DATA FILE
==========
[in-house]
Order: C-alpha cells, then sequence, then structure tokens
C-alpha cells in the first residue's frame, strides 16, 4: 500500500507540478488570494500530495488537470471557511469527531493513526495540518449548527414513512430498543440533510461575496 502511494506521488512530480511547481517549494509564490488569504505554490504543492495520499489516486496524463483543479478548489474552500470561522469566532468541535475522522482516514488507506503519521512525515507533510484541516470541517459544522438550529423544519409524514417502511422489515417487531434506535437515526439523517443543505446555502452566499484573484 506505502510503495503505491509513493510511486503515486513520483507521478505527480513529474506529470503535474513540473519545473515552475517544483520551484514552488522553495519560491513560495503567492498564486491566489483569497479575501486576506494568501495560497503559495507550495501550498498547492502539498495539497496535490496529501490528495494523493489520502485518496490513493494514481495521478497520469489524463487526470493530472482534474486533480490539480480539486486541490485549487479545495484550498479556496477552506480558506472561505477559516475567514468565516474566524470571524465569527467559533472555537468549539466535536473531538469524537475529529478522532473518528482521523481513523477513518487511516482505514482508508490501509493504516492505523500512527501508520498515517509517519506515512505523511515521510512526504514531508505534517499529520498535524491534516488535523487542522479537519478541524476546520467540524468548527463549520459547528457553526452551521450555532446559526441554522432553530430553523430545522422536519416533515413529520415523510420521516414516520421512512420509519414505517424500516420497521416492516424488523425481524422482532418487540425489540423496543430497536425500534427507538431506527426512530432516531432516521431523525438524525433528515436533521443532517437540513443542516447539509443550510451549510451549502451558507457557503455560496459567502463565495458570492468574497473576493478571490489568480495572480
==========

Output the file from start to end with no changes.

[in-house]
Order: C-alpha cells, then sequence, then structure tokens
C-alpha cells in the first residue's frame, strides 16, 4: 500500500507540478488570494500530495488537470471557511469527531493513526495540518449548527414513512430498543440533510461575496 502511494506521488512530480511547481517549494509564490488569504505554490504543492495520499489516486496524463483543479478548489474552500470561522469566532468541535475522522482516514488507506503519521512525515507533510484541516470541517459544522438550529423544519409524514417502511422489515417487531434506535437515526439523517443543505446555502452566499484573484 506505502510503495503505491509513493510511486503515486513520483507521478505527480513529474506529470503535474513540473519545473515552475517544483520551484514552488522553495519560491513560495503567492498564486491566489483569497479575501486576506494568501495560497503559495507550495501550498498547492502539498495539497496535490496529501490528495494523493489520502485518496490513493494514481495521478497520469489524463487526470493530472482534474486533480490539480480539486486541490485549487479545495484550498479556496477552506480558506472561505477559516475567514468565516474566524470571524465569527467559533472555537468549539466535536473531538469524537475529529478522532473518528482521523481513523477513518487511516482505514482508508490501509493504516492505523500512527501508520498515517509517519506515512505523511515521510512526504514531508505534517499529520498535524491534516488535523487542522479537519478541524476546520467540524468548527463549520459547528457553526452551521450555532446559526441554522432553530430553523430545522422536519416533515413529520415523510420521516414516520421512512420509519414505517424500516420497521416492516424488523425481524422482532418487540425489540423496543430497536425500534427507538431506527426512530432516531432516521431523525438524525433528515436533521443532517437540513443542516447539509443550510451549510451549502451558507457557503455560496459567502463565495458570492468574497473576493478571490489568480495572480